In 2008, I founded the Princeton Faith & Work Initiative (FWI), housed in the Princeton University Center for the Study of Religion. FWI grew out of a simple premise: We all desire to be whole. And yet we work and live, we move and have our being, in a world where that desire is often thwarted. Historically, key parts of our identity—whether they be our race, our gender, our sexual orientation, or our faith—have not always been welcome in society or places of work. This has been to our individual and collective detriment. Sustainable and responsible growth emerges from wholeness. My hope was that we could study and address the kind of real-world workplace ethical dilemmas and related questions of meaning and purpose by drawing on the wisdom and resources found in faith traditions in conjunction with other disciplines.
Our original mission was to generate intellectual frameworks and practical resources to address the issues and opportunities surrounding faith and work, focusing particularly on three constituencies: students, marketplace leaders, and global scholars. We explored how the resources of religious traditions and spiritual identities shape and inform engagement with a wide range of workplace topics and issues. FWI grew out of an interest in the historical movements that attempted to welcome the whole self to places of work and all of life. This interest was equal parts academic as well as suggestive. Academically, it took the shape of research, teaching, and writing on the history of the faith and work movement and its current manifestations and issues. More than merely an academic topic of study, however, we also suggested that we can learn from these movements—both from their successes and failures. Responsible and sustainable progress emerges from wholeness. And the wise integration of one’s faith or meaning-making system into their place of work can lead to pro-social outcomes and sustainable societal impact.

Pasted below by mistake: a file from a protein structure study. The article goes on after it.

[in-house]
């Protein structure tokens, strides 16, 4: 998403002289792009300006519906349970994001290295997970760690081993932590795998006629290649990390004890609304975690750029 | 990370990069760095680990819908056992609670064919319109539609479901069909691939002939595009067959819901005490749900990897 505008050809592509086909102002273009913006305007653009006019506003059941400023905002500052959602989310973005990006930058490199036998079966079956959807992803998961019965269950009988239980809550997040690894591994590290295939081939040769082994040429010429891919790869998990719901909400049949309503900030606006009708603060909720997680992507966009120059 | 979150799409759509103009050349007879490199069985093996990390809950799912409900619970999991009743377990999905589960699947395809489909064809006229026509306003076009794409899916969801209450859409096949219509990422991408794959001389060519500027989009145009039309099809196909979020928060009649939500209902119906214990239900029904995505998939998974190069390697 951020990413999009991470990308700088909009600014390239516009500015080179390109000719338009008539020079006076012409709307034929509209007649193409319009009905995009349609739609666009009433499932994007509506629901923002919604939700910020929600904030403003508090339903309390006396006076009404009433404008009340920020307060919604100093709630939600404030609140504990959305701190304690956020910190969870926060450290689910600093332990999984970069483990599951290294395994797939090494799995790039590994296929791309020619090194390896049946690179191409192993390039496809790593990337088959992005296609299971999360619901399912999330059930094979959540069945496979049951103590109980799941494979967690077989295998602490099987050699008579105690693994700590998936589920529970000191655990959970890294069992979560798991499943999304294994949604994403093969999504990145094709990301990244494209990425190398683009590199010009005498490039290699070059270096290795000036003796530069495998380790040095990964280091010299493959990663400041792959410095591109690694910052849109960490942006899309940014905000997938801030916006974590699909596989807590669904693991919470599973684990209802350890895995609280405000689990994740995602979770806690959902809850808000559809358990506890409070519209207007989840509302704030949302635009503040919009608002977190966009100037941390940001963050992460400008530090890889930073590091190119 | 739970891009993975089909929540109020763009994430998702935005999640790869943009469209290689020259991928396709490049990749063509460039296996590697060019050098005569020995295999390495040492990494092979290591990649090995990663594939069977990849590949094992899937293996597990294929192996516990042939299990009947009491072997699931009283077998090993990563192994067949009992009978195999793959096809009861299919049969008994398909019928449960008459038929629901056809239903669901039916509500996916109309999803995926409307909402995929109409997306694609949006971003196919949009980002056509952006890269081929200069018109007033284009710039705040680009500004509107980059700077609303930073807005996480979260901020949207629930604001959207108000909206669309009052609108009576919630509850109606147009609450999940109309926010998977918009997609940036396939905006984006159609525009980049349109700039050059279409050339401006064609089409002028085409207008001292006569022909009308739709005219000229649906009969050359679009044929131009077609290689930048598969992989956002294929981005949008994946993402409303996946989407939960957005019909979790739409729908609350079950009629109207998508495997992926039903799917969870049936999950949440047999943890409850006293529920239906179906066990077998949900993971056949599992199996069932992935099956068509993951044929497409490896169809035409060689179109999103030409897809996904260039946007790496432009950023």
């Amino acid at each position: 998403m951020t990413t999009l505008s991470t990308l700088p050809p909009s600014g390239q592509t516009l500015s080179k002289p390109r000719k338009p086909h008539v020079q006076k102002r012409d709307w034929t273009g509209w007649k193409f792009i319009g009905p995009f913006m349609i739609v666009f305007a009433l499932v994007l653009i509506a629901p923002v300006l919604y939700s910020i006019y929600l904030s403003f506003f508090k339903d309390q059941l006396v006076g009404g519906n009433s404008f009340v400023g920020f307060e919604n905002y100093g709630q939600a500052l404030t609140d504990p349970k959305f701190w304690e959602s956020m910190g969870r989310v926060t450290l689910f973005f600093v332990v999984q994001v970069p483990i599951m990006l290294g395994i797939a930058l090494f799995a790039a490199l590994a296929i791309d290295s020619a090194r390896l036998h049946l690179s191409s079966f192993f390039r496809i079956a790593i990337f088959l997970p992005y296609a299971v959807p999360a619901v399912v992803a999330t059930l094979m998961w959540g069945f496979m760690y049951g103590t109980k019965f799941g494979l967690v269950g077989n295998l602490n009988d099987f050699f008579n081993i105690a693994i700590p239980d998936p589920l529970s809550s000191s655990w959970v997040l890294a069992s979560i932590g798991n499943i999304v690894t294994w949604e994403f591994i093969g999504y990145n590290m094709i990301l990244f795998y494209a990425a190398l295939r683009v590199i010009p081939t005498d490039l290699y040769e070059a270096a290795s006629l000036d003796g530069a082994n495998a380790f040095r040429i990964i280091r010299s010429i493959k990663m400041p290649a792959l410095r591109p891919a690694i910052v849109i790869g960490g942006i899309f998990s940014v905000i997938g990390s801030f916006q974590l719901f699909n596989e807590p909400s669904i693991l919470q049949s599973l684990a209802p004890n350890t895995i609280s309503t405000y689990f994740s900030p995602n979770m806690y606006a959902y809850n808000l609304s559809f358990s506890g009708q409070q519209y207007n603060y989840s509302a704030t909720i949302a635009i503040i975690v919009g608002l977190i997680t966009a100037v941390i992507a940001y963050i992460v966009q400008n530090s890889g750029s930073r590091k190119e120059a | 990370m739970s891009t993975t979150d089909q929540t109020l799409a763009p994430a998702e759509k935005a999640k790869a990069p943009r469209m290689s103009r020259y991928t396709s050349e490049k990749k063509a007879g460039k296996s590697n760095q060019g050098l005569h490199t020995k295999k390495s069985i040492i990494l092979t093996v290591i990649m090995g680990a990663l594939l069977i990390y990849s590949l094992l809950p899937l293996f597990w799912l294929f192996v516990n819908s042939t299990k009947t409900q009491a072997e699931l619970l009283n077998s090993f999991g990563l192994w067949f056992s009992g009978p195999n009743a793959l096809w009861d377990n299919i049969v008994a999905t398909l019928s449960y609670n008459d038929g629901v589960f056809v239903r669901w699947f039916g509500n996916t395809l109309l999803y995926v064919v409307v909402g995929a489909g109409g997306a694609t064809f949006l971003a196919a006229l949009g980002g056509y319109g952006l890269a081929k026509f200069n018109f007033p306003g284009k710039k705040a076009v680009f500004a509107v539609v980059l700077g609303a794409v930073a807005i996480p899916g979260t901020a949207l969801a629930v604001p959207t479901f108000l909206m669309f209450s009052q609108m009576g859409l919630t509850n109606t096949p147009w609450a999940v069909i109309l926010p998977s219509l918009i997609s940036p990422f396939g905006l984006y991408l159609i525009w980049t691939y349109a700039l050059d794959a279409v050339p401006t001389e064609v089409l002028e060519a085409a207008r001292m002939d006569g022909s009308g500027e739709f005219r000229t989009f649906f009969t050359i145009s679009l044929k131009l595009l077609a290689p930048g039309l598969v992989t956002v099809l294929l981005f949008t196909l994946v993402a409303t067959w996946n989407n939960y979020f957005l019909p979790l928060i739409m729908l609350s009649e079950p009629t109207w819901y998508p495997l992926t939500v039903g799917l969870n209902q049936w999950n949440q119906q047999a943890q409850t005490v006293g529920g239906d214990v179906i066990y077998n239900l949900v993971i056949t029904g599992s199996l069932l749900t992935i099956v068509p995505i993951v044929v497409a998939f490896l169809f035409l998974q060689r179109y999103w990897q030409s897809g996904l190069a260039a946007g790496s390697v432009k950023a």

As FWI enters its 14th year at Princeton, we continue our original mission while also expanding the aperture of our focus. In 2020, we became part of the Keller Center for Innovation, which is located in the School of Engineering and Applied Sciences. In this dynamic new arena, we find ourselves increasingly exploring ethical issues and the societal impact of new technologies. FWI continues to evolve and lead in this space. We highlight ethics as a central concern of our research, teaching, and programming. FWI explores the intersection of work, ethics, and faith… with the whole human in mind.
We increasingly find that faith and work discussions often originate with ethical questions, be they about technology or engineering challenges, market practices, policies, products, and even corporate responses to non-business related social issues. Work-related moral dilemmas are a new doorway to integrating work, ethics, and faith. And these dilemmas often involve the nature and being of work, the worker, and the workplace. People want their faith to have practical dimensions, helping them address real-world problems, ethical considerations, pressures, and possibilities, whether on a personal or organizational level and regardless of their company size or industry sector.
FWI continues to play an important role in thought leadership in an expanding number of traditional as well as newer, complex ethical questions and challenges found in technology and the sciences, and in other aspects of the evolving global marketplace. We embody the emphasis on integrating the insights and disciplines of faith traditions and ethics combined with philosophy, economics, finance, psychology, and sociology into the expanding and futuristic fields of engineering, tech, design thinking, and AI.
Our work helps highlight how humankind’s faith and work play an important role in developing technologies and serves as a compass for the implicit biases as well as inherent backgrounds that scholars, students, and marketplace leaders bring to their workplace.
Our work moves from the laboratory of ideas to the classroom to the boardroom and back. We invite you to join us in this exciting journey!
David W. Miller, Director Faith & Work Initiative
“[FWI] actively supported VMware on its journey of not only building a great, sustainable leadership business in software and cloud but doing so with values and business practices that are sustainable and scalable.”
-Pat Gelsinger, CEO Intel (former CEO, VMware)